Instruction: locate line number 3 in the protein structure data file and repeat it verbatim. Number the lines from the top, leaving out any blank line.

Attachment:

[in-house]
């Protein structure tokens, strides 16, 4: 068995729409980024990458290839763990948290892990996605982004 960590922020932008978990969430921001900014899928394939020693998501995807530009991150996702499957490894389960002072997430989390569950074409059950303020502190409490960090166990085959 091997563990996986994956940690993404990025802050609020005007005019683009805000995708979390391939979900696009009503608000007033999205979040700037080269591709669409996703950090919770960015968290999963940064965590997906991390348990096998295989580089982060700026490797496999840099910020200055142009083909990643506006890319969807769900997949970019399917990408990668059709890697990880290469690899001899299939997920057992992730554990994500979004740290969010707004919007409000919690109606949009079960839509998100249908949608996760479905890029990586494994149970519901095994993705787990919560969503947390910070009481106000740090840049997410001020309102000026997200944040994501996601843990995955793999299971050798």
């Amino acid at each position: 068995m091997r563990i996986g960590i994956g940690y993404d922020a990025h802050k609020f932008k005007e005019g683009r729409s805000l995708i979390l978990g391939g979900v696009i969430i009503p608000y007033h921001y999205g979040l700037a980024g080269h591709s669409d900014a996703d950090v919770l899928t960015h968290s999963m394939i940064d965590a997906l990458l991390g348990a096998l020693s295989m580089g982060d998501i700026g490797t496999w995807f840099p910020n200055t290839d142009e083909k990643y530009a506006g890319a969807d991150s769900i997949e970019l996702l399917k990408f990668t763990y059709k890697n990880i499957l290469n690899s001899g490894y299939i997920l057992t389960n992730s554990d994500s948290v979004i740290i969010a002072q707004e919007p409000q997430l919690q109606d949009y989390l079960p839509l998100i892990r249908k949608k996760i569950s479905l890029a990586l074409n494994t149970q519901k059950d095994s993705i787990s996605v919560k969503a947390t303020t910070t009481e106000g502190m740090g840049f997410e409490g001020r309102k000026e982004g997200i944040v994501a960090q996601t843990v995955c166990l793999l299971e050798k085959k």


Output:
């Amino acid at each position: 068995m091997r563990i996986g960590i994956g940690y993404d922020a990025h802050k609020f932008k005007e005019g683009r729409s805000l995708i979390l978990g391939g979900v696009i969430i009503p608000y007033h921001y999205g979040l700037a980024g080269h591709s669409d900014a996703d950090v919770l899928t960015h968290s999963m394939i940064d965590a997906l990458l991390g348990a096998l020693s295989m580089g982060d998501i700026g490797t496999w995807f840099p910020n200055t290839d142009e083909k990643y530009a506006g890319a969807d991150s769900i997949e970019l996702l399917k990408f990668t763990y059709k890697n990880i499957l290469n690899s001899g490894y299939i997920l057992t389960n992730s554990d994500s948290v979004i740290i969010a002072q707004e919007p409000q997430l919690q109606d949009y989390l079960p839509l998100i892990r249908k949608k996760i569950s479905l890029a990586l074409n494994t149970q519901k059950d095994s993705i787990s996605v919560k969503a947390t303020t910070t009481e106000g502190m740090g840049f997410e409490g001020r309102k000026e982004g997200i944040v994501a960090q996601t843990v995955c166990l793999l299971e050798k085959k």